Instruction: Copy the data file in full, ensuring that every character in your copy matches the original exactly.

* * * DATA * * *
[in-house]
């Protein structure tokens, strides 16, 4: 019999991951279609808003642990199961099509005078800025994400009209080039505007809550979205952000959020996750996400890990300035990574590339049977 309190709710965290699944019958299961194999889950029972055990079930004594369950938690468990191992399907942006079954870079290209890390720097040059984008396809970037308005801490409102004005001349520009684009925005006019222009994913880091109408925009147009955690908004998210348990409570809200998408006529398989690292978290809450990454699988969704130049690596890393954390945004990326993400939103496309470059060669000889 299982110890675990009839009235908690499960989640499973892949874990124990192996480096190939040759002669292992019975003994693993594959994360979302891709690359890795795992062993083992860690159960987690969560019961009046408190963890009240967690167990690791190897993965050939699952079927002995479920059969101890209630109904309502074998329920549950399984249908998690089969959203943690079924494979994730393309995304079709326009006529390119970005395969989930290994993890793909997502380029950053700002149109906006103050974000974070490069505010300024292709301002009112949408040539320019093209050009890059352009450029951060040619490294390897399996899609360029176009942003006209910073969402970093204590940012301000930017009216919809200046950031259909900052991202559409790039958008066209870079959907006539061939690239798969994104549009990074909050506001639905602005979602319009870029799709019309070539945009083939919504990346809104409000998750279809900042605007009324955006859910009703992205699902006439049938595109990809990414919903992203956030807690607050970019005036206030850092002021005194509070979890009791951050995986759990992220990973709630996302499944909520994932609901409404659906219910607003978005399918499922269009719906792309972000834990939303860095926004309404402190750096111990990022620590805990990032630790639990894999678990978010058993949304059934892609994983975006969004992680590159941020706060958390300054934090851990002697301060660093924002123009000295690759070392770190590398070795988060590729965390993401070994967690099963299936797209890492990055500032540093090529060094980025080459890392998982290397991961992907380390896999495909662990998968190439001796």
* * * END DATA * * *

[in-house]
């Protein structure tokens, strides 16, 4: 019999991951279609808003642990199961099509005078800025994400009209080039505007809550979205952000959020996750996400890990300035990574590339049977 309190709710965290699944019958299961194999889950029972055990079930004594369950938690468990191992399907942006079954870079290209890390720097040059984008396809970037308005801490409102004005001349520009684009925005006019222009994913880091109408925009147009955690908004998210348990409570809200998408006529398989690292978290809450990454699988969704130049690596890393954390945004990326993400939103496309470059060669000889 299982110890675990009839009235908690499960989640499973892949874990124990192996480096190939040759002669292992019975003994693993594959994360979302891709690359890795795992062993083992860690159960987690969560019961009046408190963890009240967690167990690791190897993965050939699952079927002995479920059969101890209630109904309502074998329920549950399984249908998690089969959203943690079924494979994730393309995304079709326009006529390119970005395969989930290994993890793909997502380029950053700002149109906006103050974000974070490069505010300024292709301002009112949408040539320019093209050009890059352009450029951060040619490294390897399996899609360029176009942003006209910073969402970093204590940012301000930017009216919809200046950031259909900052991202559409790039958008066209870079959907006539061939690239798969994104549009990074909050506001639905602005979602319009870029799709019309070539945009083939919504990346809104409000998750279809900042605007009324955006859910009703992205699902006439049938595109990809990414919903992203956030807690607050970019005036206030850092002021005194509070979890009791951050995986759990992220990973709630996302499944909520994932609901409404659906219910607003978005399918499922269009719906792309972000834990939303860095926004309404402190750096111990990022620590805990990032630790639990894999678990978010058993949304059934892609994983975006969004992680590159941020706060958390300054934090851990002697301060660093924002123009000295690759070392770190590398070795988060590729965390993401070994967690099963299936797209890492990055500032540093090529060094980025080459890392998982290397991961992907380390896999495909662990998968190439001796």